AMI: U.S. Meat, Poultry Is Safe

A new Pew Commission-funded study misleads consumers about U.S. meat and poultry, which is among the safest in the world.

That’s the contention of the American Meat Institute, which said authors of the new study, which involved a small number of samples from retail stores, claim that their findings suggest that a significant public health risk exists.

“Despite the claims of this small study, consumers can feel confident that meat and poultry is safe,” said James Hodges, American Meat Institute Foundation president. “Federal data show that S. aureus infections in people that are caused by food are uncommon. CDC data also show that foodborne illnesses as a whole are declining due to our growing scientific knowledge about how to target and destroy bacteria on meat and poultry.”

AMI noted that federal data from the Centers for Disease Control and Prevention shows steady declines in foodborne illnesses linked to consumption of meat and poultry overall and indicate that human infections with Staphylococcus aureus comprise less than 1 percent of total foodborne illnesses.

“It is notable that the study involved only 136 samples of meat and poultry from 80 brands in 26 retail grocery stores in five U.S. cities,” AMI said in a statement. “This small sample is insufficient to reach the sweeping conclusions conveyed in a press release about the study. By contrast, when the U.S. Department of Agriculture studies the prevalence of bacteria, their work involves thousands of samples collected over long periods of time to ensure accuracy.”

While the study claims that the many of the bacteria found were antibiotic resistant, AMI said, it does note that they are not heat resistant. These bacteria are destroyed through normal cooking procedures, which may account for the small percentage of foodborne illnesses linked to these bacteria.

“As with any raw agricultural product, it is important to follow federal safe handling recommendations included on every meat and poultry package that urge consumers to wash hands and surfaces when handling raw meat and poultry and to separate raw from cooked foods to ensure that food is safe when served,” AMI noted.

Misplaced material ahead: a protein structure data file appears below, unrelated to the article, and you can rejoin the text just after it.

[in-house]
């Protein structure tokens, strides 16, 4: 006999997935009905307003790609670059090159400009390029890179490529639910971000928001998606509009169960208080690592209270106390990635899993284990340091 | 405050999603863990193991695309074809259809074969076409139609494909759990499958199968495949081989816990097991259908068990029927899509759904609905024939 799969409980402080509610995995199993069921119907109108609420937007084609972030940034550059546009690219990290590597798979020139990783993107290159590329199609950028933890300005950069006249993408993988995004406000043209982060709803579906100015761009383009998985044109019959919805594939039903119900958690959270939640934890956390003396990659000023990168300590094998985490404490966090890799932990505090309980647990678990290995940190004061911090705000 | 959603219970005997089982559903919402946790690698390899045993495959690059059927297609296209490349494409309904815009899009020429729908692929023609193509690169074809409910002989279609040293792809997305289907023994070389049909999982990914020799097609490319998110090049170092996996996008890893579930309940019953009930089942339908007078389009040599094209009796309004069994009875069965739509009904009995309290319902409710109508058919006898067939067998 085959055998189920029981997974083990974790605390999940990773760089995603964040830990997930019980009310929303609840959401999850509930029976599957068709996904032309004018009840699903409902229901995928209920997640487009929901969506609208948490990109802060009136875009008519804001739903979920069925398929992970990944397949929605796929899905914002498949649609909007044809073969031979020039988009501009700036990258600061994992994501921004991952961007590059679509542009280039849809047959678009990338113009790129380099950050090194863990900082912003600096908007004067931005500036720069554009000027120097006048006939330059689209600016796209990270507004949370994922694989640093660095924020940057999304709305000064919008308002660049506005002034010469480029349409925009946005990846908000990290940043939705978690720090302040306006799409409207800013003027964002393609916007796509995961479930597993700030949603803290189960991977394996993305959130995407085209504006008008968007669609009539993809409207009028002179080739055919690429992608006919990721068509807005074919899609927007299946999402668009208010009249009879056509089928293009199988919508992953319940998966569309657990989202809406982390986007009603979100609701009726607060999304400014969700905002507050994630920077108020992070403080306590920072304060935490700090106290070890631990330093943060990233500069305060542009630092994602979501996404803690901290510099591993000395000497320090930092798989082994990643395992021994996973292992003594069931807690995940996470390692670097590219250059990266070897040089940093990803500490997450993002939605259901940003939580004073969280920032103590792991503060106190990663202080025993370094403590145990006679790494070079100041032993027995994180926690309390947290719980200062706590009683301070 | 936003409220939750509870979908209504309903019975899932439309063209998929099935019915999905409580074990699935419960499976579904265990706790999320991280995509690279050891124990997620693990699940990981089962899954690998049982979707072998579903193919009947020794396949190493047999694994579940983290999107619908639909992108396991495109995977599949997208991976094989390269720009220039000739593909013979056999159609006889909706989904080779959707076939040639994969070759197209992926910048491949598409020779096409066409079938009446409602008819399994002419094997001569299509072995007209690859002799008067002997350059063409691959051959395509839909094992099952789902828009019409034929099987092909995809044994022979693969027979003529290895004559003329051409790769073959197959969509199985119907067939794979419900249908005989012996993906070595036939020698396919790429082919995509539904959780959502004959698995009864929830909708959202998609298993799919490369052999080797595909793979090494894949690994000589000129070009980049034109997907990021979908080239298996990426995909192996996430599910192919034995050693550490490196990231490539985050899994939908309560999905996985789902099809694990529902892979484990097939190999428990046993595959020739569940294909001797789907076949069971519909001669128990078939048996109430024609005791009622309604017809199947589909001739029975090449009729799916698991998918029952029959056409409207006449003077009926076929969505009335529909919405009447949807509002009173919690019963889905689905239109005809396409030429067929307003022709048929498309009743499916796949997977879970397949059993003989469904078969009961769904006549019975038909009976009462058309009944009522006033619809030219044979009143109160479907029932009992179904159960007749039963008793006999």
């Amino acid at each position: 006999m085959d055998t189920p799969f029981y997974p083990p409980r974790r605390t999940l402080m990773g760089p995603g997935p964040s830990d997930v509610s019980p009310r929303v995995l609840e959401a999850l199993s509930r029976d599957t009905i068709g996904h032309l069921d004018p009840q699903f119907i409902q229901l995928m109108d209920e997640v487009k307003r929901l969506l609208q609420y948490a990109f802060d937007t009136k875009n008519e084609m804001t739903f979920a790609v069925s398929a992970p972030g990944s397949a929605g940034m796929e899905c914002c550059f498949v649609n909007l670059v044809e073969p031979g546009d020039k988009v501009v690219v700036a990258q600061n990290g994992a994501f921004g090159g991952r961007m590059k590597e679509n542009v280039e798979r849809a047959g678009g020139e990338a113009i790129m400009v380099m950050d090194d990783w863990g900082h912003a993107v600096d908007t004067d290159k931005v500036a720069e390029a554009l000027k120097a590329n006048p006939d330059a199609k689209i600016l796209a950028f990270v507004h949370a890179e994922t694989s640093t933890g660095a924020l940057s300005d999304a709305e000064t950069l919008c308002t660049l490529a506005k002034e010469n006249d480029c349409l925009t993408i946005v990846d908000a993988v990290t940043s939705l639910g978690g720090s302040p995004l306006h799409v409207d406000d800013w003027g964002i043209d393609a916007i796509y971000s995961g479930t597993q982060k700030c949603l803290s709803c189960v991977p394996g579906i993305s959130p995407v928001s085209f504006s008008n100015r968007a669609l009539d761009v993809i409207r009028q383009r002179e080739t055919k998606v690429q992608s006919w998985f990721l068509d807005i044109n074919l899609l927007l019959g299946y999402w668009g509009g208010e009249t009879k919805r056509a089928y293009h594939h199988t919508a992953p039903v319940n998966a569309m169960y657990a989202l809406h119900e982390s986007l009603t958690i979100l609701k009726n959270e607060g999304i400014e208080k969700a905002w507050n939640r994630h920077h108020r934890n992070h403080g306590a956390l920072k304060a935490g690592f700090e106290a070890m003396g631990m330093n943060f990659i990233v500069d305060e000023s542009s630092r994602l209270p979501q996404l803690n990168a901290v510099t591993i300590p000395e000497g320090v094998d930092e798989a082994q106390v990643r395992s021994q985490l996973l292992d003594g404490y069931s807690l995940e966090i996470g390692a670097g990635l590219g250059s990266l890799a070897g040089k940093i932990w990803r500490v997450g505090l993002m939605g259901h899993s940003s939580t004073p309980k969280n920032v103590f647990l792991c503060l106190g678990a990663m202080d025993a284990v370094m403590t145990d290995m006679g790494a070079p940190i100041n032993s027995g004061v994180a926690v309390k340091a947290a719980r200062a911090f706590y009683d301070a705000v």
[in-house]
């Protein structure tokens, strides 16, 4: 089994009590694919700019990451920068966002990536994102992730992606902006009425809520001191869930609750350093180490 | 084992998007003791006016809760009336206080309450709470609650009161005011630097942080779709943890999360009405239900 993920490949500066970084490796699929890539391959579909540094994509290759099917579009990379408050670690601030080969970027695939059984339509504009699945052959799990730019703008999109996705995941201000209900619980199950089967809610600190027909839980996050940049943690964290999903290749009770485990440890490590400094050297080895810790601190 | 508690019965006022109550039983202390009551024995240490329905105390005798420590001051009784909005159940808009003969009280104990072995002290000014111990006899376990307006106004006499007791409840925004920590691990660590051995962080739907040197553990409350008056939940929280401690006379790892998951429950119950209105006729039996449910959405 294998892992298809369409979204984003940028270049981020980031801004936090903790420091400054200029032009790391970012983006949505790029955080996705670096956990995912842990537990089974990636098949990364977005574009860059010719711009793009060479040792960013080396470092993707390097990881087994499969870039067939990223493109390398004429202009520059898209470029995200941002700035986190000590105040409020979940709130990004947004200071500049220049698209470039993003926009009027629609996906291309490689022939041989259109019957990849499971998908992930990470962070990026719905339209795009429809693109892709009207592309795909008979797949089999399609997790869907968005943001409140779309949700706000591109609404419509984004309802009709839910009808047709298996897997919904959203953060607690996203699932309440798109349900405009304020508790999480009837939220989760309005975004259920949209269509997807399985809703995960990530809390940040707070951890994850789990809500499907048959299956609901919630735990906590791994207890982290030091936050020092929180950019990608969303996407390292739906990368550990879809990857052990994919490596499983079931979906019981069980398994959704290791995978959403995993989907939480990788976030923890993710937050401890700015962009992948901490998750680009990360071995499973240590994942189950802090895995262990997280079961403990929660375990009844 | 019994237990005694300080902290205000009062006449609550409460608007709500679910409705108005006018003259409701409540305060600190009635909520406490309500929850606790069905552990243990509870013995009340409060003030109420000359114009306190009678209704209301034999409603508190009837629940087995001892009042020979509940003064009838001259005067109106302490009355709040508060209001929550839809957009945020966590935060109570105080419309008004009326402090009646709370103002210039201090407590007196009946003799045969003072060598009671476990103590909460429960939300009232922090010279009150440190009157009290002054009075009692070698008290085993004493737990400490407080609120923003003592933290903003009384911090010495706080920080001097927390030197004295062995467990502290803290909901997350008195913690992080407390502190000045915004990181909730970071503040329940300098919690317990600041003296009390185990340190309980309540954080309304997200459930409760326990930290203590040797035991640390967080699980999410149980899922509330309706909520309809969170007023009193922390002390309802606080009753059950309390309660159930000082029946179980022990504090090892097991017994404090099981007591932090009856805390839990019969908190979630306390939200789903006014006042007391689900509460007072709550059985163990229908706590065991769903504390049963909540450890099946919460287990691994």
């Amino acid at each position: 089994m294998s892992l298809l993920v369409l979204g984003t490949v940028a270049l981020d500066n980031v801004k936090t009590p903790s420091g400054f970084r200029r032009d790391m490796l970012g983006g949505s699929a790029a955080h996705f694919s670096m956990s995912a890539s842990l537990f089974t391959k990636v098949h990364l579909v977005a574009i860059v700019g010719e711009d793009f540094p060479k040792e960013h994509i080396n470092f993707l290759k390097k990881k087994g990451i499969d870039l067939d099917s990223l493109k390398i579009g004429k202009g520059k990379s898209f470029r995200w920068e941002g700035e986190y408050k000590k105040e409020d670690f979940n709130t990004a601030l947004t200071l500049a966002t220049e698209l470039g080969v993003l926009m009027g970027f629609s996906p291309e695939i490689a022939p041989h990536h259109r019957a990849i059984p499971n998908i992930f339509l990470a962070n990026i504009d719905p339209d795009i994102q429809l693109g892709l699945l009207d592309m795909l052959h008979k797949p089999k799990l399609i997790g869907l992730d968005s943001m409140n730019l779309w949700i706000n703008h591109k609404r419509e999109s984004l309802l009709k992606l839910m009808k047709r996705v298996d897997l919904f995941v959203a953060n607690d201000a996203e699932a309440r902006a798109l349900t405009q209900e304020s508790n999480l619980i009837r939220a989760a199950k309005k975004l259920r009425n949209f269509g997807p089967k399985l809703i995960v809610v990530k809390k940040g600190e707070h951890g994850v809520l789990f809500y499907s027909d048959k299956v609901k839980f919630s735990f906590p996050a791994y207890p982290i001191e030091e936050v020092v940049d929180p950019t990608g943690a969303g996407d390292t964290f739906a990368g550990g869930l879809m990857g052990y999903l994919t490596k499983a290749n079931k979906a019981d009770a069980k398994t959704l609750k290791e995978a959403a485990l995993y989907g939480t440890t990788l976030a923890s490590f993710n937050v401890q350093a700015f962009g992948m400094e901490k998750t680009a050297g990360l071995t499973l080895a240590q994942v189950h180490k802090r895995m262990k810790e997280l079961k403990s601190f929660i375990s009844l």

According to a new white paper authored by Ellin Doyle, Ph.D., of the University of Wisconsin’s Food Research Institute, these bacteria are found in half of all human nasal passages – “a fact that points to the pervasiveness of this bacteria among people,” AMI said. Doyle’s white paper also noted that only two foodborne outbreaks of the antibiotic resistant strain of this bacteria have been identified and both were attributed to food handlers contaminating food – not to the food source itself. S. aureus is also carried by household pets and can be transmitted in health care settings.

A 2009 U.S. analysis by Louisiana State University researchers published in Applied and Environmental Microbiology concluded that the bacteria occurs at what they characterized as a “low rate,” which the researchers said was “likely due to human contamination.”

While the authors of the Pew-funded paper criticize U.S. production methods and suggest that they cause antibiotic resistant bacteria to develop, Doyle’s paper documents that similar incidence patterns can be observed in livestock in many countries with a variety of different production methods.


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